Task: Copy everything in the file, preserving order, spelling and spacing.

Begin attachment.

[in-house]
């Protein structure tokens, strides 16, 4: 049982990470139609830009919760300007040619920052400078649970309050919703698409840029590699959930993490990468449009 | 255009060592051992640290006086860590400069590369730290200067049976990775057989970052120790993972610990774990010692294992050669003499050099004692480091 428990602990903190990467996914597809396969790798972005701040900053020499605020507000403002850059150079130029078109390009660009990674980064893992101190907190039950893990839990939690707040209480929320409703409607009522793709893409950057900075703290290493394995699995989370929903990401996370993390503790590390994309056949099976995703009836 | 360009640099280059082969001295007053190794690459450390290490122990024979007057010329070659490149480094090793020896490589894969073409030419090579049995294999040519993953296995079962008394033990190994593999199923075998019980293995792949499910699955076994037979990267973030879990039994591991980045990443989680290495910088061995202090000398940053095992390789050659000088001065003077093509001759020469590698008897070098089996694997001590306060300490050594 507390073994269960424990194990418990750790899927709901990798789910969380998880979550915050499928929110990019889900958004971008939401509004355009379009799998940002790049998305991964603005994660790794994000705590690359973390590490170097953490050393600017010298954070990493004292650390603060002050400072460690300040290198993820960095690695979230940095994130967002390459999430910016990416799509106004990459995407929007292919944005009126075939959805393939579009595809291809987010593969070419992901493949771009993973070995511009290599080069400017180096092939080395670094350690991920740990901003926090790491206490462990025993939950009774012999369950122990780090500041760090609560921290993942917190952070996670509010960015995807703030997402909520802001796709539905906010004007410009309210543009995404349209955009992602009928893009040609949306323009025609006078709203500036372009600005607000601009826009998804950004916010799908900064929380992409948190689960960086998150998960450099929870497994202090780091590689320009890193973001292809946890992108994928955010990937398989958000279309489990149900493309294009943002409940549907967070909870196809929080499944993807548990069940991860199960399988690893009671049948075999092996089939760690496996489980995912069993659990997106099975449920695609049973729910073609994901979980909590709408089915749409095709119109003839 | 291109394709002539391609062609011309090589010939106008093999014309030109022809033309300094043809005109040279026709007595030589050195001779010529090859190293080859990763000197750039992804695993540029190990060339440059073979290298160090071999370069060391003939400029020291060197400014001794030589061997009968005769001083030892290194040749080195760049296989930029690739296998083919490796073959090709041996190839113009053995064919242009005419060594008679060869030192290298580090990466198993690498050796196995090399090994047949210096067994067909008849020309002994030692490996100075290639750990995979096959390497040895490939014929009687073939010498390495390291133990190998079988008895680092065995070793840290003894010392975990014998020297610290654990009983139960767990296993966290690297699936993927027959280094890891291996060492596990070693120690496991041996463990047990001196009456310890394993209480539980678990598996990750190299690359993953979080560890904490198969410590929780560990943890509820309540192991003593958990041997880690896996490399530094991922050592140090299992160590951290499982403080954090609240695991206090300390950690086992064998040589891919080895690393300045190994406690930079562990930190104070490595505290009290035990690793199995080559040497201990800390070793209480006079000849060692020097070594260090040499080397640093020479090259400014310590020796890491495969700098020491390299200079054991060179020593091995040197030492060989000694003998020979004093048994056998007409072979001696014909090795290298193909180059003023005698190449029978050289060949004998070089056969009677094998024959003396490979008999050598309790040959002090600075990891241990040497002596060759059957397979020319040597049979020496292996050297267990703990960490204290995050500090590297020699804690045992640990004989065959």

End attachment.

[in-house]
């Protein structure tokens, strides 16, 4: 049982990470139609830009919760300007040619920052400078649970309050919703698409840029590699959930993490990468449009 | 255009060592051992640290006086860590400069590369730290200067049976990775057989970052120790993972610990774990010692294992050669003499050099004692480091 428990602990903190990467996914597809396969790798972005701040900053020499605020507000403002850059150079130029078109390009660009990674980064893992101190907190039950893990839990939690707040209480929320409703409607009522793709893409950057900075703290290493394995699995989370929903990401996370993390503790590390994309056949099976995703009836 | 360009640099280059082969001295007053190794690459450390290490122990024979007057010329070659490149480094090793020896490589894969073409030419090579049995294999040519993953296995079962008394033990190994593999199923075998019980293995792949499910699955076994037979990267973030879990039994591991980045990443989680290495910088061995202090000398940053095992390789050659000088001065003077093509001759020469590698008897070098089996694997001590306060300490050594 507390073994269960424990194990418990750790899927709901990798789910969380998880979550915050499928929110990019889900958004971008939401509004355009379009799998940002790049998305991964603005994660790794994000705590690359973390590490170097953490050393600017010298954070990493004292650390603060002050400072460690300040290198993820960095690695979230940095994130967002390459999430910016990416799509106004990459995407929007292919944005009126075939959805393939579009595809291809987010593969070419992901493949771009993973070995511009290599080069400017180096092939080395670094350690991920740990901003926090790491206490462990025993939950009774012999369950122990780090500041760090609560921290993942917190952070996670509010960015995807703030997402909520802001796709539905906010004007410009309210543009995404349209955009992602009928893009040609949306323009025609006078709203500036372009600005607000601009826009998804950004916010799908900064929380992409948190689960960086998150998960450099929870497994202090780091590689320009890193973001292809946890992108994928955010990937398989958000279309489990149900493309294009943002409940549907967070909870196809929080499944993807548990069940991860199960399988690893009671049948075999092996089939760690496996489980995912069993659990997106099975449920695609049973729910073609994901979980909590709408089915749409095709119109003839 | 291109394709002539391609062609011309090589010939106008093999014309030109022809033309300094043809005109040279026709007595030589050195001779010529090859190293080859990763000197750039992804695993540029190990060339440059073979290298160090071999370069060391003939400029020291060197400014001794030589061997009968005769001083030892290194040749080195760049296989930029690739296998083919490796073959090709041996190839113009053995064919242009005419060594008679060869030192290298580090990466198993690498050796196995090399090994047949210096067994067909008849020309002994030692490996100075290639750990995979096959390497040895490939014929009687073939010498390495390291133990190998079988008895680092065995070793840290003894010392975990014998020297610290654990009983139960767990296993966290690297699936993927027959280094890891291996060492596990070693120690496991041996463990047990001196009456310890394993209480539980678990598996990750190299690359993953979080560890904490198969410590929780560990943890509820309540192991003593958990041997880690896996490399530094991922050592140090299992160590951290499982403080954090609240695991206090300390950690086992064998040589891919080895690393300045190994406690930079562990930190104070490595505290009290035990690793199995080559040497201990800390070793209480006079000849060692020097070594260090040499080397640093020479090259400014310590020796890491495969700098020491390299200079054991060179020593091995040197030492060989000694003998020979004093048994056998007409072979001696014909090795290298193909180059003023005698190449029978050289060949004998070089056969009677094998024959003396490979008999050598309790040959002090600075990891241990040497002596060759059957397979020319040597049979020496292996050297267990703990960490204290995050500090590297020699804690045992640990004989065959």